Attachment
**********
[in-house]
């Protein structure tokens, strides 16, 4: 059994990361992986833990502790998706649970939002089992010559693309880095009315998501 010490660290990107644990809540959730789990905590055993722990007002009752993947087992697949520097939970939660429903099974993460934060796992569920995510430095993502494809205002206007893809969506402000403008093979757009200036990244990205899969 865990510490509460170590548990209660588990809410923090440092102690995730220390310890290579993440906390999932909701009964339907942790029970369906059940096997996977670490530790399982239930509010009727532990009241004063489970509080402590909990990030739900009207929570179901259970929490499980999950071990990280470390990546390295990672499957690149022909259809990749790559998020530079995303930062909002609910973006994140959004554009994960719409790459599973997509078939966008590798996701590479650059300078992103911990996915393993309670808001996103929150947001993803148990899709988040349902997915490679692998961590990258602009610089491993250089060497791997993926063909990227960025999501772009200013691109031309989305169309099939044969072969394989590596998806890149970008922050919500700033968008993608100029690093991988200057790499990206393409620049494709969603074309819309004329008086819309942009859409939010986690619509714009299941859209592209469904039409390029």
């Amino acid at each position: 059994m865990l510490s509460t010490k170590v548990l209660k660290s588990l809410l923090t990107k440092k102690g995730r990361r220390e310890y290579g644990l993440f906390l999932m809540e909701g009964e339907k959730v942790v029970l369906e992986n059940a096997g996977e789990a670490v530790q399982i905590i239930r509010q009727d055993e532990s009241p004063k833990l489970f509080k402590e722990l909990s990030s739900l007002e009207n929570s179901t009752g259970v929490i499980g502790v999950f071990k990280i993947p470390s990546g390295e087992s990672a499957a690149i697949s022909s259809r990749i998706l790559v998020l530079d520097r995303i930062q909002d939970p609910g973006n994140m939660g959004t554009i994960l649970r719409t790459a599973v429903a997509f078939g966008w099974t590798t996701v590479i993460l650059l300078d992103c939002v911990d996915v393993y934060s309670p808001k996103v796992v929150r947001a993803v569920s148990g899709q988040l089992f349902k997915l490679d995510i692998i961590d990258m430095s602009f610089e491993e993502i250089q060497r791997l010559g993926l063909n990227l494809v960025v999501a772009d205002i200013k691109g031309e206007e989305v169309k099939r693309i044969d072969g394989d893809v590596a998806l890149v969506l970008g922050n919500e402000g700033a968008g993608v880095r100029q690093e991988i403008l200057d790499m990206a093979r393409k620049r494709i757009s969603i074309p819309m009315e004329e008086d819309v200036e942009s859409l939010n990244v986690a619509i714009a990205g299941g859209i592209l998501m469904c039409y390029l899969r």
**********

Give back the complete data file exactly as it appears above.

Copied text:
[in-house]
């Protein structure tokens, strides 16, 4: 059994990361992986833990502790998706649970939002089992010559693309880095009315998501 010490660290990107644990809540959730789990905590055993722990007002009752993947087992697949520097939970939660429903099974993460934060796992569920995510430095993502494809205002206007893809969506402000403008093979757009200036990244990205899969 865990510490509460170590548990209660588990809410923090440092102690995730220390310890290579993440906390999932909701009964339907942790029970369906059940096997996977670490530790399982239930509010009727532990009241004063489970509080402590909990990030739900009207929570179901259970929490499980999950071990990280470390990546390295990672499957690149022909259809990749790559998020530079995303930062909002609910973006994140959004554009994960719409790459599973997509078939966008590798996701590479650059300078992103911990996915393993309670808001996103929150947001993803148990899709988040349902997915490679692998961590990258602009610089491993250089060497791997993926063909990227960025999501772009200013691109031309989305169309099939044969072969394989590596998806890149970008922050919500700033968008993608100029690093991988200057790499990206393409620049494709969603074309819309004329008086819309942009859409939010986690619509714009299941859209592209469904039409390029």
């Amino acid at each position: 059994m865990l510490s509460t010490k170590v548990l209660k660290s588990l809410l923090t990107k440092k102690g995730r990361r220390e310890y290579g644990l993440f906390l999932m809540e909701g009964e339907k959730v942790v029970l369906e992986n059940a096997g996977e789990a670490v530790q399982i905590i239930r509010q009727d055993e532990s009241p004063k833990l489970f509080k402590e722990l909990s990030s739900l007002e009207n929570s179901t009752g259970v929490i499980g502790v999950f071990k990280i993947p470390s990546g390295e087992s990672a499957a690149i697949s022909s259809r990749i998706l790559v998020l530079d520097r995303i930062q909002d939970p609910g973006n994140m939660g959004t554009i994960l649970r719409t790459a599973v429903a997509f078939g966008w099974t590798t996701v590479i993460l650059l300078d992103c939002v911990d996915v393993y934060s309670p808001k996103v796992v929150r947001a993803v569920s148990g899709q988040l089992f349902k997915l490679d995510i692998i961590d990258m430095s602009f610089e491993e993502i250089q060497r791997l010559g993926l063909n990227l494809v960025v999501a772009d205002i200013k691109g031309e206007e989305v169309k099939r693309i044969d072969g394989d893809v590596a998806l890149v969506l970008g922050n919500e402000g700033a968008g993608v880095r100029q690093e991988i403008l200057d790499m990206a093979r393409k620049r494709i757009s969603i074309p819309m009315e004329e008086d819309v200036e942009s859409l939010n990244v986690a619509i714009a990205g299941g859209i592209l998501m469904c039409y390029l899969r």